Uitnodiging: Presentatie The Riddle of the Real City – 13 september Academie van Bouwkunst

THE RIDDLE OF THE REAL CITY
Hoe staat het met de verborgen premissen van de stedenbouwkunde? Zijn we wel toekomstproof? Zijn de theoretische kernbegrippen van de stedenbouw en de architectuur wel geschikt voor het tijdperk van de media? Kan historisch onderzoek een creatieve manier van denken stimuleren over de stedenbouw, landschapsarchitectuur en architectuur?

We moeten proberen de architectonische cultuur voorbij zijn eigen grenzen te denken!

Over bovenstaande vragen en stelling gaan we in gesprek met Wim Nijenhuis. Hij schreef het uitzonderlijke en mooie boek THE RIDDLE OF THE REAL CITY, or the Dark Knowledge of Urbanism. Een drieluik, uitgeven in print en epub in een samenwerking tussen 1001 Uitgevers en het Instituut voor Netwerkcultuur. Bestaande uit een traktaat over de geschiedenis van de stad; essays over de conditie van de stad in ons mediatijdperk en ‘meditaties’ over kennistheoretische kwesties. Ze zijn elk op een eigen manier geschreven en gecomponeerd als een ‘wolkessay’ dat ‘democratisch lezen’ mogelijk moet maken.

Programma
Architectuurhistorica Rixt Hoekstra gaat in gesprek met Wim Nijenhuis over zijn historisch onderzoek van het denken over de stad en de grondslagen (herkomsten) van de stedenbouw. Aan bod komen zijn onderzoeksmethodiek – de genealogie- en de uitgangspunten daarvan, de rol van de bestaansesthetiek in het stedenbouwkundig werk in heden en verleden, de relatie tussen stedenbouw en mediatechniek en vraagstukken van geschiedenis en kritiek.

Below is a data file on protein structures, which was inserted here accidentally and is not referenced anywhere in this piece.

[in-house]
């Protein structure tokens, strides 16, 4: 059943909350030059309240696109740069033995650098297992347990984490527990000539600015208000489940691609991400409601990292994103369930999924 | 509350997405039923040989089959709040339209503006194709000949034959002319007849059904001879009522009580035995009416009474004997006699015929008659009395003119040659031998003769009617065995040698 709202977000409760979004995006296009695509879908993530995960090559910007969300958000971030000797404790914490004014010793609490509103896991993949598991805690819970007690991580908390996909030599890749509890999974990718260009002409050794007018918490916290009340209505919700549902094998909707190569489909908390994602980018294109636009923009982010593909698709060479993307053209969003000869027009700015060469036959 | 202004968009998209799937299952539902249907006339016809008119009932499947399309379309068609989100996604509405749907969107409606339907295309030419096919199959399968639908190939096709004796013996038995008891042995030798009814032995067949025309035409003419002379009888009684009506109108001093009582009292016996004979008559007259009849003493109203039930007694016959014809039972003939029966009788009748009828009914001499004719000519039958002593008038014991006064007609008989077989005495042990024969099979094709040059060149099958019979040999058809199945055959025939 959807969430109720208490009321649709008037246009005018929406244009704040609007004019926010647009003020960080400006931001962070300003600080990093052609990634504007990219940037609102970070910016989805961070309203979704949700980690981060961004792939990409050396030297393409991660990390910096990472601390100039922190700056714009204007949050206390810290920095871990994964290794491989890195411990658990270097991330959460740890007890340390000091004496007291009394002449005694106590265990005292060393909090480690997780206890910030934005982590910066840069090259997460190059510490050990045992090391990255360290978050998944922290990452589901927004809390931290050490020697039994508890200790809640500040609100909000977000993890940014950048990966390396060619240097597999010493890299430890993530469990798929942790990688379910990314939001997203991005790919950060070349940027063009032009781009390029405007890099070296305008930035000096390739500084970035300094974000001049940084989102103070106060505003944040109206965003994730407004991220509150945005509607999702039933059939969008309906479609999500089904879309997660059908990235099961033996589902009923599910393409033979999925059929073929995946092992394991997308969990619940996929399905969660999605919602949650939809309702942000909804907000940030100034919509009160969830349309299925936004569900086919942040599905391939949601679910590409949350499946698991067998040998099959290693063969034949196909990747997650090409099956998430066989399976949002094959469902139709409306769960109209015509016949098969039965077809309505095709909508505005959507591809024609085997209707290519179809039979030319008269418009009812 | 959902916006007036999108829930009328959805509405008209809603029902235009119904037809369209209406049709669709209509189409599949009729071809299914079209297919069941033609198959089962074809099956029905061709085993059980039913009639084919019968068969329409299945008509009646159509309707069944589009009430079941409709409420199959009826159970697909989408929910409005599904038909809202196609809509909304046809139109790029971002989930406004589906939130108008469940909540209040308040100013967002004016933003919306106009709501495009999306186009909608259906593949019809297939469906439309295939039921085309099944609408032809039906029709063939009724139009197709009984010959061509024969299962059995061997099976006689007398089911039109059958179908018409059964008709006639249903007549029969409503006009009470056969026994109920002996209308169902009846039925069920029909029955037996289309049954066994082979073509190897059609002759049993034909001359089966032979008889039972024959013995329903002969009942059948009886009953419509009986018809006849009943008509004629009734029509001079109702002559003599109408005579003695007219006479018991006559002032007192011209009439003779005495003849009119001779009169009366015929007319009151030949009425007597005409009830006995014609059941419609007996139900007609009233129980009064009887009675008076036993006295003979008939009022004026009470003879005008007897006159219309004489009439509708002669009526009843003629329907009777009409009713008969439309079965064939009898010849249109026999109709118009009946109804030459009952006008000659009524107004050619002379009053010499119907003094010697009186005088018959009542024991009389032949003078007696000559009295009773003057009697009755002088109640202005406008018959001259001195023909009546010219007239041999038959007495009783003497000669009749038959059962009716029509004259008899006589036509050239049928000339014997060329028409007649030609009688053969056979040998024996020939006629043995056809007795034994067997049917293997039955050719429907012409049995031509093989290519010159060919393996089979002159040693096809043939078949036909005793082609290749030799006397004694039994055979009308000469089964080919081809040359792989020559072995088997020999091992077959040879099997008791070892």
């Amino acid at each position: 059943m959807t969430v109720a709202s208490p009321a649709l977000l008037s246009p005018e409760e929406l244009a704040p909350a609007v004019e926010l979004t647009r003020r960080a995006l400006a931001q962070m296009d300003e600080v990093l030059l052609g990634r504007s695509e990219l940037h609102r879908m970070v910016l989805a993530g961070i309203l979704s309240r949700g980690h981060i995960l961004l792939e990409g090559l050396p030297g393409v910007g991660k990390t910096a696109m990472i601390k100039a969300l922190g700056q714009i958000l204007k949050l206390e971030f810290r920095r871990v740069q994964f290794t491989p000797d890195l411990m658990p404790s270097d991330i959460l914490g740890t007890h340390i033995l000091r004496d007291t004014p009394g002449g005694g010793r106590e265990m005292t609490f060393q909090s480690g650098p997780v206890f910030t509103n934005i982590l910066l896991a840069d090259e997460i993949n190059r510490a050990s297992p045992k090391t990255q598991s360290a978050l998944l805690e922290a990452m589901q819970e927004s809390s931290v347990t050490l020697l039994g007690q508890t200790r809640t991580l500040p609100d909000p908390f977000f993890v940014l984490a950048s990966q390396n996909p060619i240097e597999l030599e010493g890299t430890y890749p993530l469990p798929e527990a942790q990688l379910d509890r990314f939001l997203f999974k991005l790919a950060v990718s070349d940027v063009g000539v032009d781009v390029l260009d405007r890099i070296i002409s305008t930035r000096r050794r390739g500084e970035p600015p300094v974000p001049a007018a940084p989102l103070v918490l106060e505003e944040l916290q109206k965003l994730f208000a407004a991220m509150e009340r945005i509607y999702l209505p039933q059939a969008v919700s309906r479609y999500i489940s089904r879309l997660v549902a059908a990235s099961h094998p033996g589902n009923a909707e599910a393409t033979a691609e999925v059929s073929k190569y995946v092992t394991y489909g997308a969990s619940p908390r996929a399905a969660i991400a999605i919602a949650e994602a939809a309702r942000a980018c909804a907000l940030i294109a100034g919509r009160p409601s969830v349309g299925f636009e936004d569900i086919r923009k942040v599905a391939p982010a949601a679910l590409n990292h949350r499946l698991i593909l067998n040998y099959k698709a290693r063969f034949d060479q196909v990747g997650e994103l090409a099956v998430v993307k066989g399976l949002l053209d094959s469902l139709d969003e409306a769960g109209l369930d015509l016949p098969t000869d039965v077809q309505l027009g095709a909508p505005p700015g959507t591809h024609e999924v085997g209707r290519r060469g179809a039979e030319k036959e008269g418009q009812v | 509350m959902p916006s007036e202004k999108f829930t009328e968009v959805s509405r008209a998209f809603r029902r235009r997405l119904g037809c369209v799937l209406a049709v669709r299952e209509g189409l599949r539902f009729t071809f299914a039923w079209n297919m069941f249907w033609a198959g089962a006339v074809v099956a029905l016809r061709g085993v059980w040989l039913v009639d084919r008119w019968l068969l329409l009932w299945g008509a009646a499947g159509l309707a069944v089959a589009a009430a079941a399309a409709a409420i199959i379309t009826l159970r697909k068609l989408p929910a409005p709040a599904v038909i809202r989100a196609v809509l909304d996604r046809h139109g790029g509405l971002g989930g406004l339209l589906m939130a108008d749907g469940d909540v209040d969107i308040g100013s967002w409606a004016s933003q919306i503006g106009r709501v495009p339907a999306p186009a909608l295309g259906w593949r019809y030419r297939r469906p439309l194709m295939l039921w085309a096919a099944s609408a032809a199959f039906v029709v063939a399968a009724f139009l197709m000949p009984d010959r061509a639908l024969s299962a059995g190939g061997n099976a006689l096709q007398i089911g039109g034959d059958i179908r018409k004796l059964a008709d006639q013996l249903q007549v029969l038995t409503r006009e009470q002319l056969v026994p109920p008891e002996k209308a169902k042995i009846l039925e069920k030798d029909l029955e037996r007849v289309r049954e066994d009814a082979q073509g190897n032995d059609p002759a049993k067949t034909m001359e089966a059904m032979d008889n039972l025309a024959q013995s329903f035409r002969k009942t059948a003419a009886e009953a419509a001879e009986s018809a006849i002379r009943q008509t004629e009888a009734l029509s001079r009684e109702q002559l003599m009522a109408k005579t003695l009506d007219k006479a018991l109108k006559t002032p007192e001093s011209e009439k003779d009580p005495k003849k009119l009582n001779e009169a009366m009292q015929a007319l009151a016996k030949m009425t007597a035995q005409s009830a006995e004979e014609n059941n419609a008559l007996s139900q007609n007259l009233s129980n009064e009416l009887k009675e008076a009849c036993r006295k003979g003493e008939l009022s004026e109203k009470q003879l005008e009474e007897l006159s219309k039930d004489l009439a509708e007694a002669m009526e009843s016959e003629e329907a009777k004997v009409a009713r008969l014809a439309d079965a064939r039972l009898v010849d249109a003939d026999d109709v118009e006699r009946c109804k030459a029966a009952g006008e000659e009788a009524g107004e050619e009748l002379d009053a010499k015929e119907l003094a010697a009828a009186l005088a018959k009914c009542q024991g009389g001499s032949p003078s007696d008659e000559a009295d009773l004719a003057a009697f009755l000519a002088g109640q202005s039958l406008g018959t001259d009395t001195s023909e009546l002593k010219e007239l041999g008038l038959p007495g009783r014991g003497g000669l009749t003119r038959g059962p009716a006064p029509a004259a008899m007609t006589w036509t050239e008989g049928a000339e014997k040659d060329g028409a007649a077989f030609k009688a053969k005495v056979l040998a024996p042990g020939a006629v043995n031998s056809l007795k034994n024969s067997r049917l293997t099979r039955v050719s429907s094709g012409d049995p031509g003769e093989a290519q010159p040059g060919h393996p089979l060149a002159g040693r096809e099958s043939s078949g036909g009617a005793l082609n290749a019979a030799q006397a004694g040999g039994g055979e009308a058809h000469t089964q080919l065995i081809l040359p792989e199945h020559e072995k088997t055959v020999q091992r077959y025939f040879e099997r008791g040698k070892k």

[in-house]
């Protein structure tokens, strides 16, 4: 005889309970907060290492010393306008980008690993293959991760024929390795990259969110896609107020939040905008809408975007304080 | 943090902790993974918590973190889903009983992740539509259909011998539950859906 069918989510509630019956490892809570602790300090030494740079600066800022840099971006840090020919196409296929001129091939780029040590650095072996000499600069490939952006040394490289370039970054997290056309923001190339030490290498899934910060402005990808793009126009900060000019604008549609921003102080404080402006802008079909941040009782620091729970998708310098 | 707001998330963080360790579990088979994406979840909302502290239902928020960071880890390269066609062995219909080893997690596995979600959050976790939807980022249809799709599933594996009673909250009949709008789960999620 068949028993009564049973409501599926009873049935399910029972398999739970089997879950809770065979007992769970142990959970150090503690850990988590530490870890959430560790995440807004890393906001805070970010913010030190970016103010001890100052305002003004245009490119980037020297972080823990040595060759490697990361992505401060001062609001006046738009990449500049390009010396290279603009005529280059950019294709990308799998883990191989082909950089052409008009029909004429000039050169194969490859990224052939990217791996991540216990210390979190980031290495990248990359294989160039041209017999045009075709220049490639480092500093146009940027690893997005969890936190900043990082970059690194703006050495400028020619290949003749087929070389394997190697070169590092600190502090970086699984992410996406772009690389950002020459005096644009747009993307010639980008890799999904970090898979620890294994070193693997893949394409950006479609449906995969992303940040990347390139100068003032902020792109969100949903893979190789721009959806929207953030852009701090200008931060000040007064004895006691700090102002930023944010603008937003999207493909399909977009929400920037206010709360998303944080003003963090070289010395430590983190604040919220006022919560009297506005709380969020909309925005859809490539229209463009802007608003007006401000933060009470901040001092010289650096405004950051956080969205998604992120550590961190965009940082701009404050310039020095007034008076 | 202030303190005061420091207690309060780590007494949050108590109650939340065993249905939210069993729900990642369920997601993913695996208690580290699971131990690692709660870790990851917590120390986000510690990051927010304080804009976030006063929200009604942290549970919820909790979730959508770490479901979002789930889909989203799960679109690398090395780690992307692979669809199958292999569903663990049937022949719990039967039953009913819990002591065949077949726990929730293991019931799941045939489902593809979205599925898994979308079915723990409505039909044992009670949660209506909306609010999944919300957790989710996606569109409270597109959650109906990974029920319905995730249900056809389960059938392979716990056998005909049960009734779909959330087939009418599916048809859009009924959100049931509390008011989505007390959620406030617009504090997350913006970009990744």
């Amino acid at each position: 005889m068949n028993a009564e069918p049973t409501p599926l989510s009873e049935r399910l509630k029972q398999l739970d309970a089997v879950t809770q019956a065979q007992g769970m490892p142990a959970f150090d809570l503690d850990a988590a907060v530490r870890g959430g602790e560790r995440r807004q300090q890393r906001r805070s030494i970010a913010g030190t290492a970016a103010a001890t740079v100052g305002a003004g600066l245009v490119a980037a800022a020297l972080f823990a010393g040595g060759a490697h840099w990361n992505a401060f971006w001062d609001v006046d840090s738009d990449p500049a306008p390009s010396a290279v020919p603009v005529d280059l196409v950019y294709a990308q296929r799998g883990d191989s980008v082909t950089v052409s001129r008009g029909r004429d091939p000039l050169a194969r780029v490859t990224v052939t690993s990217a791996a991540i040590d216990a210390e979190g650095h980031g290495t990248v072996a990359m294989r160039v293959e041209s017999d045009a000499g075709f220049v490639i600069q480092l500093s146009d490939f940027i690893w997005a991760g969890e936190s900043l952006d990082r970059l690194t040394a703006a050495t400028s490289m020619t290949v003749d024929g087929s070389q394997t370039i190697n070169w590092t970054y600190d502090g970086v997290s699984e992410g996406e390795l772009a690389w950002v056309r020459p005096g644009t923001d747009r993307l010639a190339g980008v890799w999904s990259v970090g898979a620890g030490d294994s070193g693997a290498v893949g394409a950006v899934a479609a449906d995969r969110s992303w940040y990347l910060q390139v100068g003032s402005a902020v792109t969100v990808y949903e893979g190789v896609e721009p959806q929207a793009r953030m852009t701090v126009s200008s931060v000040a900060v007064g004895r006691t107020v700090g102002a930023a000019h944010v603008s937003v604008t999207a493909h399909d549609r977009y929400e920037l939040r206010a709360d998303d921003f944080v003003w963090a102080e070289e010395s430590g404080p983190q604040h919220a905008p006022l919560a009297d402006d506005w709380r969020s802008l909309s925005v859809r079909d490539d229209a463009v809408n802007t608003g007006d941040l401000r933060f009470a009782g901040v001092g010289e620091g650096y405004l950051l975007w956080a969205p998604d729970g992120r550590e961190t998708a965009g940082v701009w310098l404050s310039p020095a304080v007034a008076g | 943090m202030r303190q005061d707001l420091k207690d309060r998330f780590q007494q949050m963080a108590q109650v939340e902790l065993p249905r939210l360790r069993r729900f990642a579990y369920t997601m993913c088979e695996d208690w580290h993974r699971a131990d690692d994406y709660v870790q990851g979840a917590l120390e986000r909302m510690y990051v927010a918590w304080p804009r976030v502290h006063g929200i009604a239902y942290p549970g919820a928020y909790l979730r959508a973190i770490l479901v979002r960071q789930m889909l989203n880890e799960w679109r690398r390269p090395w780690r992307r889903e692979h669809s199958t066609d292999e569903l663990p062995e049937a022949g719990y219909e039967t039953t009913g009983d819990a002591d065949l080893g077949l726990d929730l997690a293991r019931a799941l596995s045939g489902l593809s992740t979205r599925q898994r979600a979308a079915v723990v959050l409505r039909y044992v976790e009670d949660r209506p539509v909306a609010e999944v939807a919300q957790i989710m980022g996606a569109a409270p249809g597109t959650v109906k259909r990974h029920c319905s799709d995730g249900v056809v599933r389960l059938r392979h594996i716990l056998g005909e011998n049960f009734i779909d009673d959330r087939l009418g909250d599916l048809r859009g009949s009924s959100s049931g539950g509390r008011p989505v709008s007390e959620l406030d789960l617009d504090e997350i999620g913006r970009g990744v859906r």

Waarom zouden we moeten proberen om de architectonische cultuur voorbij zijn eigen grenzen te denken?

Miriam Rasch van het Instituut van Netwerkcultuur (HvA) bespreekt hoe experimentele uitgaven zoals THE RIDDLE dienen om de positie van het medium boek te onderzoeken, de grenzen van de hedendaagse digitale techniek op te rekken en het bereik van theoretisch werk te vergroten tot de schaal van de wereld. Met Wim Nijenhuis bespreekt ze zijn manier van denken en schrijven en hoe dat nu juist nieuwe vormen van publiceren oproept.

Maike van Stiphout, hoofd afdeling Landschapsarchitectuur van de Academie van Bouwkunst Amsterdam is moderator.

Woensdag 13 september 2017 van 17.00 – 18.30 uur in de Balkenzaal
ACADEMIE VAN BOUWKUNST – Waterlooplein 211-213, 1011 PG Amsterdam
Vrije toegang, reserveren is niet nodig

Wim Nijenhuis studeerde stedenbouw aan de TU Delft, promoveerde in Theorie en Geschiedenis van de Architectuurs, doceerde aan TU’s en Academies en is publicist, o.a. van De diabolische snelweg en Eating Brasil.
Miriam Rasch (Instituut voor Netwerkcultuur van de Hogeschool van Amsterdam) doet onderzoek naar nieuwe publicatievormen. Dit voorjaar verscheen haar essaybundel Zwemmen in de oceaan, berichten uit een postdigitale wereld.
Rixt Hoekstra is internationaal architectuurhistorica (Duitsland, Oostenrijk en Italië). Zij promoveerde op “Building versus Bildung, Manfredo Tafuri and the construction of a discipline”. Onlangs ontving zij de Milka Bliznakov Price for Research on Women and Architecture.

Stop the City… Revisited

Stop the City… Revisited Organized as part of The Substation’s “Discipline the City” series 23 August – 23 November 2017 Born out of the anarcho-punk scene, Stop the City demonstrations of 1983-84 were a series of actions and interventions to blockade and disrupt ‘The City’ (the financial district of London). Protesters and activists coalesced around artists like Crass, Subhumans and … Continue reading →

There is no authority but yourself… and there is no self